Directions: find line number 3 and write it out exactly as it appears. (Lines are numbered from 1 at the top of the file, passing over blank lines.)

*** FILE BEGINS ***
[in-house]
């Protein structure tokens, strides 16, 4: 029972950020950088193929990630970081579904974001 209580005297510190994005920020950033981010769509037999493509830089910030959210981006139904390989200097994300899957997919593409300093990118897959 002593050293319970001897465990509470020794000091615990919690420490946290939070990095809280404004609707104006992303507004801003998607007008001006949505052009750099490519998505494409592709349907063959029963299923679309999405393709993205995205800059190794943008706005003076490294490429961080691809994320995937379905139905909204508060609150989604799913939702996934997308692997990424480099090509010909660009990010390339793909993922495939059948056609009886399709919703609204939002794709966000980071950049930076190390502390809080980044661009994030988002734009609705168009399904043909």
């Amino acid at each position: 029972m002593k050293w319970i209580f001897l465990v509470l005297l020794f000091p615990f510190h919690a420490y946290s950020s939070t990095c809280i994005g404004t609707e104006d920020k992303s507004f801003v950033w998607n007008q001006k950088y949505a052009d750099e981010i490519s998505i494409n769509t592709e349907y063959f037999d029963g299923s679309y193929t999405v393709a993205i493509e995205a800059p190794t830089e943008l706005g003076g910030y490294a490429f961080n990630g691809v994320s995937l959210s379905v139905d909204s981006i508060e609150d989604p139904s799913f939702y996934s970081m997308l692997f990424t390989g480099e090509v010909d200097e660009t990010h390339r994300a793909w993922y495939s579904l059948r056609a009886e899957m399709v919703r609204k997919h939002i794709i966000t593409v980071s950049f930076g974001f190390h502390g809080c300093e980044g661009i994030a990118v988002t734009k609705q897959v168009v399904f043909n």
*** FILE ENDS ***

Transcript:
């Amino acid at each position: 029972m002593k050293w319970i209580f001897l465990v509470l005297l020794f000091p615990f510190h919690a420490y946290s950020s939070t990095c809280i994005g404004t609707e104006d920020k992303s507004f801003v950033w998607n007008q001006k950088y949505a052009d750099e981010i490519s998505i494409n769509t592709e349907y063959f037999d029963g299923s679309y193929t999405v393709a993205i493509e995205a800059p190794t830089e943008l706005g003076g910030y490294a490429f961080n990630g691809v994320s995937l959210s379905v139905d909204s981006i508060e609150d989604p139904s799913f939702y996934s970081m997308l692997f990424t390989g480099e090509v010909d200097e660009t990010h390339r994300a793909w993922y495939s579904l059948r056609a009886e899957m399709v919703r609204k997919h939002i794709i966000t593409v980071s950049f930076g974001f190390h502390g809080c300093e980044g661009i994030a990118v988002t734009k609705q897959v168009v399904f043909n």